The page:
I’ll be honest, I had a whole different post planned for today but I decided you probably need this. I know I sure do.
I don’t know about you but the past couple months have been challenging (and that’s putting it mildly, isn’t it?)
And I sometimes catch myself wondering if this whole pandemic situation would be easier if I wasn’t a mom.
Would I be less stressed?
Would it feel less hard?
Would I have more patience?
Would it feel less painful if I didn’t have to worry about trying to get work done without childcare support?
Would I just get to sit down and relax for more than 5 minutes without needing to get someone a snack, wipe a bum, or attempt to be a Pinterest-worthy Mom and make some elaborate craft out of popsicle sticks and glitter glue that they’re only going to play with for five minute anyways?
And then as soon as I think these thoughts I immediately feel guilty.
As if thinking them means I’m wishing my girls weren’t here. And of course I want them here. I love them so much. And even thinking this makes me a bad mom. And on and on goes the Mom Guilt Merry-Go-Round.
As you can see, I’m still working on my mom guilt.
It’s an ongoing battle that I have to make an effort to escape from unscarred.
And lately it’s been extra challenging.
Because normally life looks different.
Normally I have a routine that helps keep me nourished, happy, physically and emotionally healthy and focused on things that matter – at least most of the time.
Normally I have some more breathing room to work through thoughts like these so they don’t become so monstrous.
Normally I have preschool, friends, and extended family to help with childcare so I can make sure I’m taking care of my own needs too.
But amongst all this, my days are weirdly unstructured without as much support and it can just feel harder.
My patience is thinner than it used to be.
The tears are geared up and ready to flow at the drop of a plate of sticky, sloppy food that my little lady throws on the floor after I just cleaned them. Again.
My introverted self is very much in need of less togetherness.
And I have to keep reminding myself that having thoughts like these doesn’t mean I love my kids any less.
It doesn’t mean I’m a “bad mom”.
It means I’m normal. Human. A woman with needs beyond being someone’s mom.
So if you’re aching for a life that no longer exists – whether you’re thinking about pre-pandemic life with more support and less restrictions, or simply pre-baby life – you’re not alone.
Motherhood is hard and no baby (heck the average teenager) is not going to consistently show gratitude for your efforts or say things like, “Thank you, Mom. You’re doing an amazing job!”
And right now it’s notably harder.
I don’t have all the answers for you.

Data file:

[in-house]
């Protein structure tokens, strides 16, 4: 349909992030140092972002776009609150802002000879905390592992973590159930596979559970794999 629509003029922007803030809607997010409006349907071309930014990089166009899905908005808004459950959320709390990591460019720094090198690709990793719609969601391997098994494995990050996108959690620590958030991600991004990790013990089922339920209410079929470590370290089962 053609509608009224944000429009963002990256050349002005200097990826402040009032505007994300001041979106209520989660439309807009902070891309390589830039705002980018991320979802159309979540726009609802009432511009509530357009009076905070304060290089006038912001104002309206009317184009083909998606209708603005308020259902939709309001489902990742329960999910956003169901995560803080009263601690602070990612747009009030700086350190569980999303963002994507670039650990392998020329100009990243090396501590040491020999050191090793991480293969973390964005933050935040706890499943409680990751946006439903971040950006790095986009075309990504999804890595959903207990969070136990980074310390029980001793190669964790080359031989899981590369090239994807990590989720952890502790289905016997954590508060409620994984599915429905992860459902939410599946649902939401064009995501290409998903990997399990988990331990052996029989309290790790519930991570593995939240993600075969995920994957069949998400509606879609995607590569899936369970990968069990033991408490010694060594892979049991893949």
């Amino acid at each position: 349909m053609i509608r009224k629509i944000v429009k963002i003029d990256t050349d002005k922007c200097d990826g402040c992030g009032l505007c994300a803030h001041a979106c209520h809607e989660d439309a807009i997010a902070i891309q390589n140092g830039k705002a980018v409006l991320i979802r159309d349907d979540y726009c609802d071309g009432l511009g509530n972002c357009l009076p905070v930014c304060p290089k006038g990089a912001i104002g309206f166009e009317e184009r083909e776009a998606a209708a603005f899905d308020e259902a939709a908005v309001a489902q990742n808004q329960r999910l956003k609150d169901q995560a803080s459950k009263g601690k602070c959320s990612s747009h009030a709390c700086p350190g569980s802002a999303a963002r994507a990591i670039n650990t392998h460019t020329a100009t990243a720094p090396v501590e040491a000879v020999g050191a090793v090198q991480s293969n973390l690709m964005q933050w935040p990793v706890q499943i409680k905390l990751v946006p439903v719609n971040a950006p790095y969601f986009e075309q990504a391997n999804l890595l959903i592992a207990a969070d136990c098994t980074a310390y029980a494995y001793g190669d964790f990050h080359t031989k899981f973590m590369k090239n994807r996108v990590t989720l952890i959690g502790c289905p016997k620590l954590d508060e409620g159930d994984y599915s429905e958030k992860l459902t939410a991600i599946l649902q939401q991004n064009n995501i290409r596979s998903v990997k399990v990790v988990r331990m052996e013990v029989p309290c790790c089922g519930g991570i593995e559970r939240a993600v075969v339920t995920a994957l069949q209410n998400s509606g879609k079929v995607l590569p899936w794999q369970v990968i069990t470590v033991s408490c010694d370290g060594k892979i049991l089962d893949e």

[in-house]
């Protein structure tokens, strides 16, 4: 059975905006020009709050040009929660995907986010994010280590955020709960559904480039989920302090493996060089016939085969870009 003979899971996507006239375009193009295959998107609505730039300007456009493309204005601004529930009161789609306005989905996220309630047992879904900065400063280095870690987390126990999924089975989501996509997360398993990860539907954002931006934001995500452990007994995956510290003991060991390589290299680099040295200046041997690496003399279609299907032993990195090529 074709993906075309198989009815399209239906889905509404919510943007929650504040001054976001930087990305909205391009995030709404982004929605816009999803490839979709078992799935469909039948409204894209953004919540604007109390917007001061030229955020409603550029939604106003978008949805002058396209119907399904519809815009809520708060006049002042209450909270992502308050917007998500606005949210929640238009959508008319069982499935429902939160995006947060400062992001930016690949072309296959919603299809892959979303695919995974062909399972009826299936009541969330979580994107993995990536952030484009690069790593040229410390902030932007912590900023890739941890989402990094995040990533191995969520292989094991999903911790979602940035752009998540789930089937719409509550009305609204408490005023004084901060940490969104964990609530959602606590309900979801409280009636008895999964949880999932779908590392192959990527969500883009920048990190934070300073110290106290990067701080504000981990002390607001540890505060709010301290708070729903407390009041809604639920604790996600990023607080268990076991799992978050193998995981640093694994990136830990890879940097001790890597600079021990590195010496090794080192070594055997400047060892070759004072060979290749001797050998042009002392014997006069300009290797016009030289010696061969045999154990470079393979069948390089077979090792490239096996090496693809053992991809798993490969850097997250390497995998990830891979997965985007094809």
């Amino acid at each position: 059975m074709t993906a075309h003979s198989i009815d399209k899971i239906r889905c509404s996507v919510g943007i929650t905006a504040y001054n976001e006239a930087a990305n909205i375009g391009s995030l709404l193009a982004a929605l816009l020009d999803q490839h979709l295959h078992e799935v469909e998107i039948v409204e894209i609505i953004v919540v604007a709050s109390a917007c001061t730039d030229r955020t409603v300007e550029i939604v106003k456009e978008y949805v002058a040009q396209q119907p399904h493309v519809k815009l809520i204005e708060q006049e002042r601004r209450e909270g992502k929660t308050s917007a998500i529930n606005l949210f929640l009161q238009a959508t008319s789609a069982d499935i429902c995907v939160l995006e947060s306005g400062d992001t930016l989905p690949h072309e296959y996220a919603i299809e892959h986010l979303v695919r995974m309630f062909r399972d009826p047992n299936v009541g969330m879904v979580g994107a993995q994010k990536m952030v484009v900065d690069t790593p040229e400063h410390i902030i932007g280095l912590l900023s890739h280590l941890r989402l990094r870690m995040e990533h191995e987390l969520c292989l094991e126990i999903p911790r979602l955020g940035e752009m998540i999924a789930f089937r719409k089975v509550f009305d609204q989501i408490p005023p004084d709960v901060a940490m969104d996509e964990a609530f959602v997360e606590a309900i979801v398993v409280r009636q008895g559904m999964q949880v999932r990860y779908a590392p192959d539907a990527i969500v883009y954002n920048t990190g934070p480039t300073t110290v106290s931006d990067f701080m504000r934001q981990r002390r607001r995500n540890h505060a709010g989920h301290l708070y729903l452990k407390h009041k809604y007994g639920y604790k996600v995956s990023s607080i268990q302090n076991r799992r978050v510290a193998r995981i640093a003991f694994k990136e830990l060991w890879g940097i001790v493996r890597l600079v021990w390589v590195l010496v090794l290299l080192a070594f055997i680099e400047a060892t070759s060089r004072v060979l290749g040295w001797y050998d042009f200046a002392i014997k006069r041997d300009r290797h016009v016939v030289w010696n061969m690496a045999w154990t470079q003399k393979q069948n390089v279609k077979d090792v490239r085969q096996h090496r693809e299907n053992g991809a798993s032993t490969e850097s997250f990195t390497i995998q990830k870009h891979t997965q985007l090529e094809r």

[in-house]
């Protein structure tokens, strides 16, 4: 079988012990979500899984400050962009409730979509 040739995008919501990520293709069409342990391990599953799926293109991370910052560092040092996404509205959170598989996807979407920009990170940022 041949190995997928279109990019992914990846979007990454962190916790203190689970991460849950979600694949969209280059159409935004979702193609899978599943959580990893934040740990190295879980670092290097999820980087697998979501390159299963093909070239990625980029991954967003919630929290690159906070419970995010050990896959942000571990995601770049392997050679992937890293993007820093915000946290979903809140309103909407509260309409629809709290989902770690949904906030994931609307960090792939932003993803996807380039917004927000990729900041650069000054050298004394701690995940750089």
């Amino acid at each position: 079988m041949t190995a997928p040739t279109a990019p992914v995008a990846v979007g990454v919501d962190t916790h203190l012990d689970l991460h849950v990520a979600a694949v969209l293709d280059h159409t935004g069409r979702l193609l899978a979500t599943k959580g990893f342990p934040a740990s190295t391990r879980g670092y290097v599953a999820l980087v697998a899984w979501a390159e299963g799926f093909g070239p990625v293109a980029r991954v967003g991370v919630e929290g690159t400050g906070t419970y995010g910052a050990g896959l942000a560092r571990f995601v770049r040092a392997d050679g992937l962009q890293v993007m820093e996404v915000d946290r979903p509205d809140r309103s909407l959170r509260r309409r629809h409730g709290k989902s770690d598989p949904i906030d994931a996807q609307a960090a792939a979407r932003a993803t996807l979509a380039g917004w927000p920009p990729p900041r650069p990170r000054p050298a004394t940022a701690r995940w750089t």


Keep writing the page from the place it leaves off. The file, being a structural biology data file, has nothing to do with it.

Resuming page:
I don’t have a magic pill.
But I want you (and me) to remember that trying to control the experience is not going to get us anywhere.
Allowing the present moment to be what it is – knowing that you’re going to be okay, that whatever happens, it’s going to be okay – is what’s going to get you, me and our kids through this.
We can’t change this.
We can’t control this.
We simply need to make a decision that we will make it through this (and that we’ll hopefully be better humans, moms, friends, partners, employees and business owners because of all the lessons we’ll learn during it).
And we can make it through this better than before, as long as we remember that the people who thrive during and after times of uncertainty and turmoil do so because they make a plan, but they’re not attached to that plan.
They plan, but they also allow.
They surrender control and let go.
They allow the present moment to simply be what it is and make a decision that it will all be okay – regardless what happens.
It’s not easy.
But it’s the choice we need to make if we want to feel better about all of this and make it through stronger than ever.
I’m with you.
You are not alone in this.
And you need to remember that you’re not failing because you’re wishing things were different. You’re not. The fact that you worry that you are means that you absolutely aren’t.
It’s hard. Especially now.
But the fact that you’re reading this means you’re doing an amazing job because you’re looking for some way to make it better.
So you can stop being so hard on yourself.
You can have some self-compassion.
You are enough.
You are good and loving and kind.
And that gorgeous, smiling, tiny face that lights up when you walk into the room is proof that you can let that doubt and guilt go because they believe you’re the world’s #1 mom.
And they’re right.
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